A new report from a right-leaning think tank critiques UNC-Chapel Hill’s general education curriculum, calling it “incoherent,” a smorgasbord of thousands of classes with “very narrow – even trivial – topics.”
The study from the Raleigh-based John W. Pope Center for Higher Education Policy suggests shrinking the available courses at the university from more than 4,000 to about 700 and zeroing in on a short list of essentials – history, statistics, logic, philosophy, Western civilization, literature, arts, writing, science and political and economic systems. It recommends two instead of three foreign language courses and the elimination of university’s physical education and “experiential” learning course requirements.
The current system “exists as much for the good of the faculty and various campus political constituencies as it does for students,” the report said. “Much of its design and its failure to restrict course options in any meaningful way direct students away from the skills and knowledge they are most likely to need in the future.”
Pope Center advocates ‘rigor’
General education is the foundation of a college career, with courses across various disciplines usually taken before a student’s major. UNC-CH’s general education curriculum was revamped a few years ago and now prescribes 41 credit hours in areas such as English composition, foreign language, quantitative reasoning, physical sciences, social sciences, humanities and fine arts, global issues, the world before 1750 and other subjects. Within those categories, students can choose the courses they want.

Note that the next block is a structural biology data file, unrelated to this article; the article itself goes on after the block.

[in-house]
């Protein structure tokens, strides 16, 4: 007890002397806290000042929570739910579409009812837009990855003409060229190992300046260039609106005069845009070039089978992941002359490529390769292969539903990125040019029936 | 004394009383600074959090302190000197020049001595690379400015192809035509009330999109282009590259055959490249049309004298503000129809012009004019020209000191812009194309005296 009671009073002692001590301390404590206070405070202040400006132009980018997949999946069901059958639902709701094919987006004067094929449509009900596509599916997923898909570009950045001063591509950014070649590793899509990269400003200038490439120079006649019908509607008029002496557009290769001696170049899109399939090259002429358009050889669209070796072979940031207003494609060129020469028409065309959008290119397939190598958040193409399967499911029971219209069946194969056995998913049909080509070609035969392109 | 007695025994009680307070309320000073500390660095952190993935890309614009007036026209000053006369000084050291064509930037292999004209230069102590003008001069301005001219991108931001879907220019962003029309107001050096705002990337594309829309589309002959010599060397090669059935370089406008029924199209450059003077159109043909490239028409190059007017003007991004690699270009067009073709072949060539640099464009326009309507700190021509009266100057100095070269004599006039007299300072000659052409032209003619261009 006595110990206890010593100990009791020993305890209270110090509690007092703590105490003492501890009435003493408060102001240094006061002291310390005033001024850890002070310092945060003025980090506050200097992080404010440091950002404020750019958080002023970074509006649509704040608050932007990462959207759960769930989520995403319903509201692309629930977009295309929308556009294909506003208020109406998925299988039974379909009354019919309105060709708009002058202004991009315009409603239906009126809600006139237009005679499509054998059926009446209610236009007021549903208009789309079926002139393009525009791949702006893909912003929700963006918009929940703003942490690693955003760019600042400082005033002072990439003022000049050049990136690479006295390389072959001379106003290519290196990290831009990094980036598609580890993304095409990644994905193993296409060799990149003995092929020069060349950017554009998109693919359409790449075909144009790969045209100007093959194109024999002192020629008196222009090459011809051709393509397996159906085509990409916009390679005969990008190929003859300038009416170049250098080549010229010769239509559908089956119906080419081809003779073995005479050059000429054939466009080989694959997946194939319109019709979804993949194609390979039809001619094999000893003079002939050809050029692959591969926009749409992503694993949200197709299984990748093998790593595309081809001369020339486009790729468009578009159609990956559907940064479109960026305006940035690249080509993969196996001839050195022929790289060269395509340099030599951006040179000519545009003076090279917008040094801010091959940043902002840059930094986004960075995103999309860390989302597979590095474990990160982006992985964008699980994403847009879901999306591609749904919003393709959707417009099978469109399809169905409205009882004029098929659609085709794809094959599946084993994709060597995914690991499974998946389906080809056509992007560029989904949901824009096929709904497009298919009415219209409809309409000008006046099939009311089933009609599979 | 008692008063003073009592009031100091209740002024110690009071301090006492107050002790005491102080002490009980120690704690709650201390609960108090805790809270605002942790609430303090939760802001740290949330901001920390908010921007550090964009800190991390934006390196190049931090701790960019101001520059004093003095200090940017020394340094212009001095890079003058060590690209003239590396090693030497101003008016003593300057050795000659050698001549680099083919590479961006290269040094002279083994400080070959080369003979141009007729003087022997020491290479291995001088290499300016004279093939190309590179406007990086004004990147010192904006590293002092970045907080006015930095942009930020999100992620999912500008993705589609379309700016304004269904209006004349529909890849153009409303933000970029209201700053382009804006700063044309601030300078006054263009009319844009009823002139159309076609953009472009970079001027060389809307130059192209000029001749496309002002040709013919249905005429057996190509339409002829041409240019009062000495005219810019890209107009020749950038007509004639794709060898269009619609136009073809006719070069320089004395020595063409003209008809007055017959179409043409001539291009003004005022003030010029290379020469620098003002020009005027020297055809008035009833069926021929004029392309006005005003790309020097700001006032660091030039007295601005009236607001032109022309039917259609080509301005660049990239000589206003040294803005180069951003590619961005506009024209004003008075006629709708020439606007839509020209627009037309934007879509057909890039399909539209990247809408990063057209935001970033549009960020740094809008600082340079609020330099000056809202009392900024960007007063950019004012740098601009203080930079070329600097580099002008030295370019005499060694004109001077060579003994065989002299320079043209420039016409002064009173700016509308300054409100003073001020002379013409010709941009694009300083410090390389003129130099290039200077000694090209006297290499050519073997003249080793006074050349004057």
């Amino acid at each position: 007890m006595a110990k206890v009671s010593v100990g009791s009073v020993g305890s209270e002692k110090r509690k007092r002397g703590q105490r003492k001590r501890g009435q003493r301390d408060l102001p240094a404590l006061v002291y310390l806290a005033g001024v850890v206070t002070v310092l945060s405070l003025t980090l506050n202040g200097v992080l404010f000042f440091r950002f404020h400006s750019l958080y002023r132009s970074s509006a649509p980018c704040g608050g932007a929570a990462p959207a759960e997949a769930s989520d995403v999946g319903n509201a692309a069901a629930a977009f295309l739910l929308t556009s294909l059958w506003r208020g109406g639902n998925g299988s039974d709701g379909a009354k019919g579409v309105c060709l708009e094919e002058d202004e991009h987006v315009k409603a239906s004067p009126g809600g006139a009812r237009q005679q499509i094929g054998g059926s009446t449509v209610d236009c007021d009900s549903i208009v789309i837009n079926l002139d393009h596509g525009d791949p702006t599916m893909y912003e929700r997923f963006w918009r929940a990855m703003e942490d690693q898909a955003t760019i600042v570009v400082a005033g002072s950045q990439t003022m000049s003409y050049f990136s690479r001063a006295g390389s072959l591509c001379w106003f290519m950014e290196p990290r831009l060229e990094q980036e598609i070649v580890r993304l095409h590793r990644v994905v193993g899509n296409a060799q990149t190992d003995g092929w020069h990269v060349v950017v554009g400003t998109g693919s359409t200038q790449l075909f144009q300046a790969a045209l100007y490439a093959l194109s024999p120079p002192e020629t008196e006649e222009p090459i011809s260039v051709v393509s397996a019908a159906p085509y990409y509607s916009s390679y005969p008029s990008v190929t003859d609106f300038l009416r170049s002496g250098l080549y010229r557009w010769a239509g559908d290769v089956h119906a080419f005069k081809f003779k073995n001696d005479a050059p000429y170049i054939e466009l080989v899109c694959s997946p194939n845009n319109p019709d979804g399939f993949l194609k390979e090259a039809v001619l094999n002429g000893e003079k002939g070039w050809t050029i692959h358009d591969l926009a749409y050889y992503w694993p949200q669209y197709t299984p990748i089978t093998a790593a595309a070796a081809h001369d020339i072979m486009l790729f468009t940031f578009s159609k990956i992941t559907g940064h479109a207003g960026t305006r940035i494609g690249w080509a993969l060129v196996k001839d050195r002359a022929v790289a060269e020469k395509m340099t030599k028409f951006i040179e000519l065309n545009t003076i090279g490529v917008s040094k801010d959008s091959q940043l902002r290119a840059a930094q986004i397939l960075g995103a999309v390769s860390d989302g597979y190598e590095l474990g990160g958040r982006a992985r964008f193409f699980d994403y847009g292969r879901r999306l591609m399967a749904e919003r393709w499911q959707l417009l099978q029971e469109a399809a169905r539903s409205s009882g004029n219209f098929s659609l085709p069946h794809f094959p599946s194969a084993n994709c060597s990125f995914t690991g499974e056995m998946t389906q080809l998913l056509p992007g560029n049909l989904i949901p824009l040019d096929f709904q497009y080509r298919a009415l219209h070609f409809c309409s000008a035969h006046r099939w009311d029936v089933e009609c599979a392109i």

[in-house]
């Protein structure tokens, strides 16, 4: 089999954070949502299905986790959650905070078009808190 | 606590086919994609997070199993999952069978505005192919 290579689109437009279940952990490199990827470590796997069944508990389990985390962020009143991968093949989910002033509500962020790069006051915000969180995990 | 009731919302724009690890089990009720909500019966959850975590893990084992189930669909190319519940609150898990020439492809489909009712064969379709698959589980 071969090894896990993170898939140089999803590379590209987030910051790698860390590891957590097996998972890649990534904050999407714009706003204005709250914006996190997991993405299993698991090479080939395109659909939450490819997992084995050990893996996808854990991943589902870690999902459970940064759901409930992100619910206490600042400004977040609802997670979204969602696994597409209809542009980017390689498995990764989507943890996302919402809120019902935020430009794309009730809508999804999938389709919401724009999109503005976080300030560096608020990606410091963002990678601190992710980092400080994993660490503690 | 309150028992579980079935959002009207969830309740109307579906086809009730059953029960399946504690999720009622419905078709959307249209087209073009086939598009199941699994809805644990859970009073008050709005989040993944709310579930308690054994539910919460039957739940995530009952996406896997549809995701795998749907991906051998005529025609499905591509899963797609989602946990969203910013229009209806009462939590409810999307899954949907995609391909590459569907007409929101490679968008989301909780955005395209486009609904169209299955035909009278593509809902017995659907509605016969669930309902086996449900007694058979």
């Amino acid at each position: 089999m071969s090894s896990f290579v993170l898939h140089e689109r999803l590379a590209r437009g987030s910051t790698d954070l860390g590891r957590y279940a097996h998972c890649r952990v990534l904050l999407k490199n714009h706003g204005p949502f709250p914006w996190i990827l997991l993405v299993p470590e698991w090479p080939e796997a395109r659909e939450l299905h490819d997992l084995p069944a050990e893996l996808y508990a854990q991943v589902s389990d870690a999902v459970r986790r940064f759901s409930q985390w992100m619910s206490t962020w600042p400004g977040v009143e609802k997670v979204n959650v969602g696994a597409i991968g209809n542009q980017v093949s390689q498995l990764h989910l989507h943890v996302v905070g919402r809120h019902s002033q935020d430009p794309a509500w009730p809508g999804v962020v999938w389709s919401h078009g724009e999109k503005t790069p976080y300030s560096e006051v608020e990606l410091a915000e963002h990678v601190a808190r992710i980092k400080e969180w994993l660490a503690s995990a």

The Pope Center, a frequent critic of the university, cites some UNC-CH classes it characterizes as “an eclectic hodgepodge” that offer a “slice of life” but don’t add up to a well-rounded education. Among the examples: “Love, Sex and Marriage in Soviet Culture,” “Bollywood Cinema” and “History of Hip Hop Culture.”
Jane S. Shaw, president of the Pope Center, said she hoped the report would spark a conversation among the trustees. Students often miss fundamental philosophy and great historical movements while gravitating to courses that seem more entertaining, she said.
“The idea really is that a college-educated person should be able to be a leader,” Shaw said. “So a student should be expected to go through some rigor. … There’s just this tendency in universities now to try to attract students and make it fun.”
‘Education ... based on values’
UNC-CH Provost Jim Dean said he had read the report once and would review it more closely.
“Ultimately, what constitutes a good – or an optimal – education is really based on values, and people have different values,” he said.
The report promotes a U.S.- and Western-centric view about what’s important. The recommendation to reduce foreign language instruction is off base, he said.
“I found that idea really troubling,” said Dean, former dean of UNC-CH’s business school. “That seems so far out of step with what education should be to prepare people for the kind of work that they’re going to be doing.”
The Pope Report seems to de-emphasize global cultures, such as Asia, which is so important in today’s business world, Dean said.
“They certainly have every right to say, ‘We think the curriculum should be this or that,’” he said. “Where I would take issue is that they think that they would label it as being better. I would just label it as being more consistent with their values.”
He said the university had invited the Pope Center staff to visit the campus.
“The more that people have a chance to really interact with our students and our faculty, the more confidence they’ll have in what we’re doing,” he said.
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